As in Canadian law, United Kingdom law deems employers to be responsible for the wrongful acts of their employees that are not authorized if there is a “sufficient connection” between the wrongful act and the work that is authorized. The creation of “opportunity” to commit the wrong is a factor, and the analysis is to be conducted with a view to the policy-implications, leading some to argue that data security concerns justify broadly-imposed vicarious liability.
Nonetheless, the Court held that cause (or the creation of opportunity) was not enough to warrant this employer’s liability for its employee’s data theft. That is, the employee’s theft (and his public disclosure) was caused by the company’s provision of data to the employee, but the employee was still motivated to harm the employer and “on a frolic of his own” that did not warrant employer liability.
WM Morrisons Supermarkets plc (Appellant) v Various Claimants (Respondent),  UKSC 12.
Many of you know Dustin Rivers and Chris Lutz of the Public Service Information Community Connection, who run some of our major Canadian privacy conferences. Like the great entrepreneurs they are, Dustin and Chris have put together an online kids camp for delivery to COVID-sequestered kids from across the globe!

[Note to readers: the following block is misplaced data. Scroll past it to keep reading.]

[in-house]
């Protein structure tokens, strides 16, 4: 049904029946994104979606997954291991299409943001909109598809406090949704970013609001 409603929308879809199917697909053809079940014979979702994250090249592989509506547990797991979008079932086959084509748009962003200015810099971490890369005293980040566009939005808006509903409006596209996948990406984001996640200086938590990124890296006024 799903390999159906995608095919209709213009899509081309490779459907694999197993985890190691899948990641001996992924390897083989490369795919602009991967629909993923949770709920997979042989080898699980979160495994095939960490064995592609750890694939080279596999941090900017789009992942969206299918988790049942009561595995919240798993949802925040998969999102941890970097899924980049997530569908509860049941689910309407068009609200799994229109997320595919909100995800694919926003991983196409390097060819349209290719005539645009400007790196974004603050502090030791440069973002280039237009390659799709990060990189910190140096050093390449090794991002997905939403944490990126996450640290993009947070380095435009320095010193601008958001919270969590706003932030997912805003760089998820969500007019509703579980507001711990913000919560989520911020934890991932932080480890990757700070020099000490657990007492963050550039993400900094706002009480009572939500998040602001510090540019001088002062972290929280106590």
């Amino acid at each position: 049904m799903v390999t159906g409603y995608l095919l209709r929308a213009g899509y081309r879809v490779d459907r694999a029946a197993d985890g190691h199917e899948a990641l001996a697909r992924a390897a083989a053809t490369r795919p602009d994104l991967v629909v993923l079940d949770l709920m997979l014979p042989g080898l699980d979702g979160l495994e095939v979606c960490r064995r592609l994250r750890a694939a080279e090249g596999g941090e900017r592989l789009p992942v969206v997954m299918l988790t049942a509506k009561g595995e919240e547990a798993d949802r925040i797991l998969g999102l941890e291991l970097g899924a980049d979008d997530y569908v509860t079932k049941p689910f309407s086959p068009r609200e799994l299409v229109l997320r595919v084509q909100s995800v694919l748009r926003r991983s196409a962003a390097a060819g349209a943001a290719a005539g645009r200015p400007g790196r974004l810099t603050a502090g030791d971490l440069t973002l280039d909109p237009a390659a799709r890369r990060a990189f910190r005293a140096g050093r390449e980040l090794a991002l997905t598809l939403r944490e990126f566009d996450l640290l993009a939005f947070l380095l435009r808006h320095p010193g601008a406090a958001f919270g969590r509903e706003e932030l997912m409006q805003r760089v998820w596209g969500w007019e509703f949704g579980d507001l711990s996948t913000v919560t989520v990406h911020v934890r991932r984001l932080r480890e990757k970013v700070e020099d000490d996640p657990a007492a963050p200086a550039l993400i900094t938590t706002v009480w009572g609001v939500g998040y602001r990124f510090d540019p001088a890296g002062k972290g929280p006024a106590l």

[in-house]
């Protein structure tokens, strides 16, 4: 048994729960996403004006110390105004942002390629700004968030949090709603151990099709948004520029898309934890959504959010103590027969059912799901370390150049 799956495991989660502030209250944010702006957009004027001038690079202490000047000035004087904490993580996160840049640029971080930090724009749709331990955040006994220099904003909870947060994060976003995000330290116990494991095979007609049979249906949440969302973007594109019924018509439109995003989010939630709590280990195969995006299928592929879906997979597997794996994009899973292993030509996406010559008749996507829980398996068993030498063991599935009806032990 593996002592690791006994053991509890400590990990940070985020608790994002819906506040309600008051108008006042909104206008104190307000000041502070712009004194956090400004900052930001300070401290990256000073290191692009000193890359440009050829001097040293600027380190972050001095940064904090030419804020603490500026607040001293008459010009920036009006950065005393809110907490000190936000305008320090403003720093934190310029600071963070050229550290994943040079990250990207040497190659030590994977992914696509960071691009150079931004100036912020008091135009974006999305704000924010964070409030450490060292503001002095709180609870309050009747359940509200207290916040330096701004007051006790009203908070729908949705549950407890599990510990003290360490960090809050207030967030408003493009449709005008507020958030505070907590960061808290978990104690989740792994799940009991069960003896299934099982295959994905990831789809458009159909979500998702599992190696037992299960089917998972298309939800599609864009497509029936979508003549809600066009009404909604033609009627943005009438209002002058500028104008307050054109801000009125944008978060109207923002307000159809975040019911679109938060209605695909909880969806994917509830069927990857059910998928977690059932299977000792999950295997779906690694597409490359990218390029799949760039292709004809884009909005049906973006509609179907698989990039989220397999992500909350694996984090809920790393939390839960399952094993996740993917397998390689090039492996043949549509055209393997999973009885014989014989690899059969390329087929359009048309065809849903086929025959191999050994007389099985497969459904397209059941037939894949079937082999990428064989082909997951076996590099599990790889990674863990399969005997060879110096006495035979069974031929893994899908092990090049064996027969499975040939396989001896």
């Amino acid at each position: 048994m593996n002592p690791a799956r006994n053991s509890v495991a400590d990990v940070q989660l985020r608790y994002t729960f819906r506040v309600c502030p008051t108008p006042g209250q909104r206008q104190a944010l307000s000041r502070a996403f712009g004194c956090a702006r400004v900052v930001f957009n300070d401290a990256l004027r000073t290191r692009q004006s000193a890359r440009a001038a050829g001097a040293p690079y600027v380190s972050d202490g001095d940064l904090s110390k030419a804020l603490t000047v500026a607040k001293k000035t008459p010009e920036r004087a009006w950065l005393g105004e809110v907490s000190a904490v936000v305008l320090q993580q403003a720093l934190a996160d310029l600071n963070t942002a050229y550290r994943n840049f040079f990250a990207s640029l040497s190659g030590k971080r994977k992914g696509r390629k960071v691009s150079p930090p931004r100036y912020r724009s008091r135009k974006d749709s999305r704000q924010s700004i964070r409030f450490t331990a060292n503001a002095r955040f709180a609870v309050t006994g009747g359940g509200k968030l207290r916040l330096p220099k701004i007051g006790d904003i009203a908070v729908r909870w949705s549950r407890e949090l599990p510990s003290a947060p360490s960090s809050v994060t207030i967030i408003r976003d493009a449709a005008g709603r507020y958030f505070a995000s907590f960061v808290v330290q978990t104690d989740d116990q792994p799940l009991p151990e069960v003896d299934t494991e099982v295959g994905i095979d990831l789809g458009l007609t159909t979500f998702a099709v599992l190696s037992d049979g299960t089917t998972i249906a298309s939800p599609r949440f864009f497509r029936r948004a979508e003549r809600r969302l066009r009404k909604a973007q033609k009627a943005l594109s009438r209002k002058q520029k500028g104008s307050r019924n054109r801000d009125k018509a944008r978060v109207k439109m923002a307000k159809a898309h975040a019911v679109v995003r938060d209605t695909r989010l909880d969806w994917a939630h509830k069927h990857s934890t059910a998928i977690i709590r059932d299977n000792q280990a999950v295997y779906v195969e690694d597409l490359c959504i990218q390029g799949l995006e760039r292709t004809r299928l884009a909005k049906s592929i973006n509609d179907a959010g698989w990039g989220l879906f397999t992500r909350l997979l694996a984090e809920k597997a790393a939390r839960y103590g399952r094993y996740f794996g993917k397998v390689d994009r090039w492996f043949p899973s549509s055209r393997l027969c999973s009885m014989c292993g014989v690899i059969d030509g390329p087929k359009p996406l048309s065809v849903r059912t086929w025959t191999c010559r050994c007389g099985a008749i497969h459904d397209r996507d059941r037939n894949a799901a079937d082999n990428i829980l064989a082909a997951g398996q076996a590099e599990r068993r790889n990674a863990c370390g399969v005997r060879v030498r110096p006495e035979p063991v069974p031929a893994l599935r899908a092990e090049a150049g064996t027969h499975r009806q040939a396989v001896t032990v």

I volunteered as a camp instructor and just did this presentation. It was fun, and a great exercise to reduce the subject matter I deal with in a far different context to something that could be understood by six to ten year olds! Not only that, my son and I created the deck together – more learning.
Here’s the deck. Next time I’ll record!
On February 28th, the Nova Scotia Court of Appeal held that a motor vehicle accident plaintiff was not entitled to production of her insurer’s policy documents merely because she had alleged bad faith. It held that these documents might be relevant, but the plaintiff failed to meet an evidentiary burden to establish relevance. Justice Farrar explained: